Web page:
Chipper Jones was scratched from Friday night’s game against the Dodgers because of a strained left oblique muscle that he suffered during batting practice. The Braves third baseman will likely provide more information after the game.
Jones strained his right oblique muscle while competing in this year’s World Baseball Classic. After he aggravated the same ailment a few days later and returned to Braves camp, he returned to action within the next week.
Braves new lineup for Friday:
This was truly a sad afternoon for the Braves. While John Smoltz might have spent the past few months wearing a Red Sox uniform, he’s forever a Brave and arguably the most succesful athlete to ever play for one of Atlanta’s professional organizations.
When the Red Sox announced this afternoon that Smoltz had been designated for assignment, Braves general manager Frank Wren didn’t pump his fist or perform a celebratory dance.
Instead like everybody else who has ever known the veteran hurler, he felt sympathetic to emotional battle that is waging within Smoltz.
While Wren might have been correct in his assessment that Smoltz’s shoulder would prevent him from being an asset in the Atlanta rotation this year, Smoltz was anything but wrong to accept yet another great challenge in foreign territory.
Smoltz’s days as a starting pitcher are likely complete. But after he takes some time to mull his options at his Atlanta residence this weekend, there’s a chance he’ll opt to go to the Minors and prepare himself to spend the final weeks of this season as a reliever.
Smoltz sent me a text earlier this afternoon saying that he’d call later. If that call doesn’t come until Sunday or Monday, I won’t be surprised. For the first time since he struggled during the first half of the 1991 season, he’s in a position where he’s wondering if he is still capable of finding success at the Major League level.
While I wouldn’t completely rule out the possibility that Smoltz would sign with the Braves and attempt to regain his form with Triple-A Gwinnett, I think it’s much safer to assume that he’ll return to the Red Sox and spend the next couple of weeks attempting to right himself with their Triple-A affiliate in Pawtucket.
Right now, Smoltz doesn’t even know for certain whether he’d be capable of coming out of the bullpen as few as three times in a week. This is a question that can only be answered by him going to the Minors and testing the strength and durability of his shoulder.
The Red Sox seem to be open to this arrangement and the ever-competitive Smoltz would seemingly welcome the ability to accept yet another challenge.
But if this was indeed the end of Smoltz days on the mound, Braves fans can shed a tear for one of their legends and then celebrate the fact that he at least now will be returning home with the opportunity to be a part of their organization for the rest of his life.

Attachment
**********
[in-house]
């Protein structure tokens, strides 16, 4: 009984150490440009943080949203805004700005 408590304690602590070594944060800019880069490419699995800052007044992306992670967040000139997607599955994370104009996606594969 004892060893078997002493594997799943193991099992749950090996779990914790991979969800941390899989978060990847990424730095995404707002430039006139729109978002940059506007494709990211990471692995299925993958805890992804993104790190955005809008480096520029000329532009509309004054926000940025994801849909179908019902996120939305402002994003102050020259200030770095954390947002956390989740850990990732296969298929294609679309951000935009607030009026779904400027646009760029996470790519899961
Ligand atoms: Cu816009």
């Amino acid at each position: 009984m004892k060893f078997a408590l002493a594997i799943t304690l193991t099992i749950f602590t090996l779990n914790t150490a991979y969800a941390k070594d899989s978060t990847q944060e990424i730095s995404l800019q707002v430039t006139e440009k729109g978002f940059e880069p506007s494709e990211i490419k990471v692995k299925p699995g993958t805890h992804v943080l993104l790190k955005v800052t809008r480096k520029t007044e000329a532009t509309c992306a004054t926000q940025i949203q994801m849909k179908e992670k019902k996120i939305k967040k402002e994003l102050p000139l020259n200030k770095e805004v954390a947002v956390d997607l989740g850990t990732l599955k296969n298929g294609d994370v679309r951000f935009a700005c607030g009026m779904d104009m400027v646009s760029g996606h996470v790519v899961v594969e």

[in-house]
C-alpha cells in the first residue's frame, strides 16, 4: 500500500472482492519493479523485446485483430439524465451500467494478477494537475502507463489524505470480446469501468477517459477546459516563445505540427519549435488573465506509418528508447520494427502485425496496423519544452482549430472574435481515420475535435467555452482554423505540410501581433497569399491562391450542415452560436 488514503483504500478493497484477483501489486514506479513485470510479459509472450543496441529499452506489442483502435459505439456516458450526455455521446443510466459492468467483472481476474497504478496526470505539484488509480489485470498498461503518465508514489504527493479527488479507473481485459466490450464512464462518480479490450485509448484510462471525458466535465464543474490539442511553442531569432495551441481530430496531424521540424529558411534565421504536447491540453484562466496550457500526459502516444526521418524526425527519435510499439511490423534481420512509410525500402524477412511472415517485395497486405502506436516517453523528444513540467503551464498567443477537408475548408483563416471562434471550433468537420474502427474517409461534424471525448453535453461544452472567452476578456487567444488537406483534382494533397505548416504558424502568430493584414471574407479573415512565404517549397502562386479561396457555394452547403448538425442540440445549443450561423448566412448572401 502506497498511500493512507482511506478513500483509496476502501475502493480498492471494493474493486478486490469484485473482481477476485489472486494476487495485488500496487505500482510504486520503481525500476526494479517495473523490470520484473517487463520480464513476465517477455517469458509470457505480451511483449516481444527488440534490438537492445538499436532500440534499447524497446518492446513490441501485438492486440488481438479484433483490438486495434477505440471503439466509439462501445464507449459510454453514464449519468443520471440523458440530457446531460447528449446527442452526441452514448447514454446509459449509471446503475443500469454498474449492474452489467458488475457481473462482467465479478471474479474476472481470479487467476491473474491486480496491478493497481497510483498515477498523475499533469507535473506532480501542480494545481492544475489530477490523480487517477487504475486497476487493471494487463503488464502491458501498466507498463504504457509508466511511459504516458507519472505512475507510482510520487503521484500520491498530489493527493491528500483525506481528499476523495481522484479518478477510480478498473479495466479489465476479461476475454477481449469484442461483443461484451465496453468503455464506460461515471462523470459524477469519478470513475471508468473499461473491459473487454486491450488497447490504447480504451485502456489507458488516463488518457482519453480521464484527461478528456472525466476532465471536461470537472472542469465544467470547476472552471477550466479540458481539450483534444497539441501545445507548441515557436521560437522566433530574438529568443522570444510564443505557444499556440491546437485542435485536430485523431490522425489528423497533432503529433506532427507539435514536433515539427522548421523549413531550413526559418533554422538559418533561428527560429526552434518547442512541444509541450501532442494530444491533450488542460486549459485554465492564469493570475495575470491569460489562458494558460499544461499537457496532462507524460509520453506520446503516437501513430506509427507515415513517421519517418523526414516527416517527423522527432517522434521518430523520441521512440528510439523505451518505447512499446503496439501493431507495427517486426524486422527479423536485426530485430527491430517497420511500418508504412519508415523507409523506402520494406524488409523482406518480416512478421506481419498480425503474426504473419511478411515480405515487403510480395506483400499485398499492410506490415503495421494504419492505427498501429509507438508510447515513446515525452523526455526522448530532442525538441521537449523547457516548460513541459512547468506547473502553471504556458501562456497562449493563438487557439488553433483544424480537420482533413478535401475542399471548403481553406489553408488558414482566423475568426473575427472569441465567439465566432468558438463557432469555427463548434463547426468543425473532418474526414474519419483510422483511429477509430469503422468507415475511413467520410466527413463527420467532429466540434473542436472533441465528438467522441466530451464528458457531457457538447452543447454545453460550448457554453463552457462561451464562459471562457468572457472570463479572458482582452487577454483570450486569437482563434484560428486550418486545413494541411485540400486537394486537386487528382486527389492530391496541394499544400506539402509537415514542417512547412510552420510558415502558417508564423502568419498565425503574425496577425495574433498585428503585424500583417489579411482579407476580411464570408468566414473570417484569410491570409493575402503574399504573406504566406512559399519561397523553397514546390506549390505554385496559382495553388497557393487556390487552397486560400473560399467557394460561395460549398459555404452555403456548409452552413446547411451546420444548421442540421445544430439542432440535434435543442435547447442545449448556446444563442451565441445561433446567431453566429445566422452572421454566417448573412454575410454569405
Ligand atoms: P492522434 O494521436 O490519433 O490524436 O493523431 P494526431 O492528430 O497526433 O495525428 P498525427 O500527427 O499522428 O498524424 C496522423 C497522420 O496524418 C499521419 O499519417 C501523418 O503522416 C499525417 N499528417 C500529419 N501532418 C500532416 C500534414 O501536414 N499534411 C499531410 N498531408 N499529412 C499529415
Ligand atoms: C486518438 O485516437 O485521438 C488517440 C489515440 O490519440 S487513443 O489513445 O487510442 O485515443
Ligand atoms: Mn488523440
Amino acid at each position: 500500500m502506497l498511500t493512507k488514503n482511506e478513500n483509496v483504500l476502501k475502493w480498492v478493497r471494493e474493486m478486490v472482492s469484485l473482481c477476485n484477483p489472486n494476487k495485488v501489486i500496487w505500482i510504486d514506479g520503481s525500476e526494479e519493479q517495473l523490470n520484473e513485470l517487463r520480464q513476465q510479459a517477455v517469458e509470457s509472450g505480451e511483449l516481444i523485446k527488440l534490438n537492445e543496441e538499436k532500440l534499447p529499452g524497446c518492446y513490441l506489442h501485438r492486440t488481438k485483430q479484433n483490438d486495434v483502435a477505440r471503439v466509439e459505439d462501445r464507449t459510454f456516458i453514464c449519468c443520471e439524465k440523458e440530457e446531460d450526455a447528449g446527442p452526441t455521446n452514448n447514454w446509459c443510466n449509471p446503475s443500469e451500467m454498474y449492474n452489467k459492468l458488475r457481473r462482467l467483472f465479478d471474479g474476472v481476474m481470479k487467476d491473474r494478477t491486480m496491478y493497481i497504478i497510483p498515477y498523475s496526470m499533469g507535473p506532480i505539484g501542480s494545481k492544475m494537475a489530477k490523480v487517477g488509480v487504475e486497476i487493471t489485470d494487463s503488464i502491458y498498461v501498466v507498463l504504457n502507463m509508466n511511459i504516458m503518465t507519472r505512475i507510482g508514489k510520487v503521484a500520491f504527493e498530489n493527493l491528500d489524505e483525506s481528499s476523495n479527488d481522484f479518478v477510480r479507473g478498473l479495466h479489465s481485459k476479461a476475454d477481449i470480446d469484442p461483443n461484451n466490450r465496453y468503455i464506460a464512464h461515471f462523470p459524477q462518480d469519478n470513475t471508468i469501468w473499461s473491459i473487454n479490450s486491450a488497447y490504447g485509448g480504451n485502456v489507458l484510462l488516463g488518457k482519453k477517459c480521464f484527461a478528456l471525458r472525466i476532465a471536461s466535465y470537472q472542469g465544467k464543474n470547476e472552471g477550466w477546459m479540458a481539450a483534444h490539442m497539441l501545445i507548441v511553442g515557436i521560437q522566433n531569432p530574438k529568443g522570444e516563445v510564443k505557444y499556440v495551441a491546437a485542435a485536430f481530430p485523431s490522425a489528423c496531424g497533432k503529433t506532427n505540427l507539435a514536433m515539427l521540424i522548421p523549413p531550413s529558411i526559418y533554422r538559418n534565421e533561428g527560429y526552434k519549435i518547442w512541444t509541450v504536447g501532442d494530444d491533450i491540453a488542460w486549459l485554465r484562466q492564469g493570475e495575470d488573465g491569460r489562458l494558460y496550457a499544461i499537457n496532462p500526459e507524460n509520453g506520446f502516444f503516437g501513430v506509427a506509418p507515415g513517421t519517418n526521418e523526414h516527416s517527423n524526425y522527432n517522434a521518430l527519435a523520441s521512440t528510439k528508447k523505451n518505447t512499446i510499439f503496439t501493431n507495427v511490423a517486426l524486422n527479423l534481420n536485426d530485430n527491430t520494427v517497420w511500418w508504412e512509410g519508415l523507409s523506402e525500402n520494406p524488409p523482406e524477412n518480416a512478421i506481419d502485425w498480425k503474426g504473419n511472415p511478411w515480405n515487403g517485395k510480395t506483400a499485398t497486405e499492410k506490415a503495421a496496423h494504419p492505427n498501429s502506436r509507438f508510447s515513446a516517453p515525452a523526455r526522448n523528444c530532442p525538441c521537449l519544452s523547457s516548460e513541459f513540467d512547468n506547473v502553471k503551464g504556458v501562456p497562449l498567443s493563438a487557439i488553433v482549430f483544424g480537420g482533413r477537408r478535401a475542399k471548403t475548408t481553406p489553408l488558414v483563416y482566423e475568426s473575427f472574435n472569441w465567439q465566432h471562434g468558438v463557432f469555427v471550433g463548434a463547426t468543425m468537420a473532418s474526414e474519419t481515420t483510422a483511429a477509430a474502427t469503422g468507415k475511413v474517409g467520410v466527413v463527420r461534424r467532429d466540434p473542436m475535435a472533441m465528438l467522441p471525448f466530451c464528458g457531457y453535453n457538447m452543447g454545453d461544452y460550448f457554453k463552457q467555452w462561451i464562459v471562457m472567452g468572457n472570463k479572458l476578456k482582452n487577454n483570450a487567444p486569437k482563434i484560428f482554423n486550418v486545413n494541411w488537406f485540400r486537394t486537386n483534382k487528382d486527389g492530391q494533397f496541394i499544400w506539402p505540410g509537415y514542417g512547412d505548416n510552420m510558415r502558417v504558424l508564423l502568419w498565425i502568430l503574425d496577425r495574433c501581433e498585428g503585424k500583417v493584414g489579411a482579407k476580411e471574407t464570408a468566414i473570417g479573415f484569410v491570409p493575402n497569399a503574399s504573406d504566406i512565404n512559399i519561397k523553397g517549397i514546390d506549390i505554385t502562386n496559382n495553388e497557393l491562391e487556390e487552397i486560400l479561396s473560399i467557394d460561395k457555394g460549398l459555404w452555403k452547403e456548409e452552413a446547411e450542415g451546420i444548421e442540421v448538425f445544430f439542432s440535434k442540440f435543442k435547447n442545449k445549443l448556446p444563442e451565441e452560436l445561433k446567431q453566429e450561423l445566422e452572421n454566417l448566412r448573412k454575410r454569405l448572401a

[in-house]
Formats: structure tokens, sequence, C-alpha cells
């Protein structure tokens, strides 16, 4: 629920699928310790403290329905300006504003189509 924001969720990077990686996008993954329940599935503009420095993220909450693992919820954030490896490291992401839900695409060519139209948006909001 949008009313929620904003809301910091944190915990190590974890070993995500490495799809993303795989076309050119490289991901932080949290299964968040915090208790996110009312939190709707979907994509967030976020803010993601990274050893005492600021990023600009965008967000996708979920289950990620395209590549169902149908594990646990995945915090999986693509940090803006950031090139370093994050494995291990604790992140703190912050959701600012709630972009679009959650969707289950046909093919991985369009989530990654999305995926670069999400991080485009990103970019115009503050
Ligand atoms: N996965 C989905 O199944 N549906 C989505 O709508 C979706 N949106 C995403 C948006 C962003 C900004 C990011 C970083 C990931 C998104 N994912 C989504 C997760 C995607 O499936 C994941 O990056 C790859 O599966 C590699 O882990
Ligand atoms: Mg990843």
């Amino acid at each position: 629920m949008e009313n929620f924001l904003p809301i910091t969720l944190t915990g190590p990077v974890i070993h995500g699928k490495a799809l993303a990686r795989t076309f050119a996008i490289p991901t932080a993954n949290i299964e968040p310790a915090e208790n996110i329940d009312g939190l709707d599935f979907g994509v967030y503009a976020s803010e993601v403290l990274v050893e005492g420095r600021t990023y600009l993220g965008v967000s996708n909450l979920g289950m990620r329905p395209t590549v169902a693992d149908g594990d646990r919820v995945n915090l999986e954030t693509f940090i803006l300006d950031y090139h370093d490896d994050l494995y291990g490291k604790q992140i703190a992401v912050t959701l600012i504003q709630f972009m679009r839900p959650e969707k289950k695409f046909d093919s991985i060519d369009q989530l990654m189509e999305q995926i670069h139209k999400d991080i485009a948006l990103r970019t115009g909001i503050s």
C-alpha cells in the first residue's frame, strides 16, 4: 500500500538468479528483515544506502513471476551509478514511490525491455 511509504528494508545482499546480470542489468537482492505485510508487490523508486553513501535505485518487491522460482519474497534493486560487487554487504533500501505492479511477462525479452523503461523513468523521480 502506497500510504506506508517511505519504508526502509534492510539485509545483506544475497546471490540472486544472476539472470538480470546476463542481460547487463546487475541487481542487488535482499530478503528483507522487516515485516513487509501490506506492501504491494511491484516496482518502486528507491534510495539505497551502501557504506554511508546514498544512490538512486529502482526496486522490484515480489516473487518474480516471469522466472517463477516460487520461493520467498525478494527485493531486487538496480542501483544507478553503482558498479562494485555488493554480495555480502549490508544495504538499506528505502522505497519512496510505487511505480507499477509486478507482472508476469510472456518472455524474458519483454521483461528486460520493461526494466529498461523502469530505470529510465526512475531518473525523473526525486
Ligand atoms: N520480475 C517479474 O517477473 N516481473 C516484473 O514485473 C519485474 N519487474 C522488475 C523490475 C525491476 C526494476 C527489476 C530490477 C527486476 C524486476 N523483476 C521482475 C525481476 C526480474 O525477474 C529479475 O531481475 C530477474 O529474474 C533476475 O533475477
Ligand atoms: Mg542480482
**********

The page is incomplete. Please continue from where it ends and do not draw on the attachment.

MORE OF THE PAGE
There’s no doubt that Smoltz has some hard feelings toward the Braves organization. But hopefully his relationships with members of the club’s upper management can be mended qhick enough for him and Tom Glavine to soon have the opportunity to experience the same kind of joy that Greg Maddux found a few weeks ago, when his Braves career was celebrated at Turner Field.
MLB.com’s Jonathan Mayo has learned the Mike Minor has officially signed with the Braves and will now receive his $2.42 million signing bonus.
When the Braves make this official, we’ll learn more about the immediate plans for the 21-year-old left-hander, who was taken with the seventh overall selection in this year’s First-Year Player Draft
Today’s Odds and Ends:
Tim Hudson was thinking about throwing a bullpen session today. But pitching coach Roger McDowell said that the right-hander has decided to push this session back a few more days because he’s still feeling some discomfort around the left groin muscle that he strained last Friday.
Ryan Church said that he didn’t have any problems with his right elbow while recording two hits during Wednesday’s win over the Padres. Church had missed the previous six games while allowing his hyper-extended elbow to heal. During that span, he received a total of three cortisone shots.
“I don’t think it’s going to be a problem anymore,” Church said.
Omar Infante went 1-for-3 during his first two Minor League rehab games with Class A Rome this week. While that is encouraging, Braves manager Bobby Cox indicated that Infante needs at least one more week and possibly longer to get reacclimated to the speed of the game. The veteran utility player has been out since May 20 with a broken left hand.
Buddy Carlyle will be activated from the disabled list on Friday and optioned to Triple-A Gwinnett to get some more innings over the next week or so. The Braves haven’t set a timetable for the right-handed reliever’s return to the Atlanta bullpen.
Singles jackpot: When the Braves recorded 14 singles in Wednesday’s win, it marked the first time since Aug. 19, 1993 that they had at least 14 hits in a game without an extra-base hit. The Braves lost that game against the Dodgers.
The most recent 14-hit performance without a extra-base hit in a win had occurred on June 23, 1986, a game also played against the Dodgers.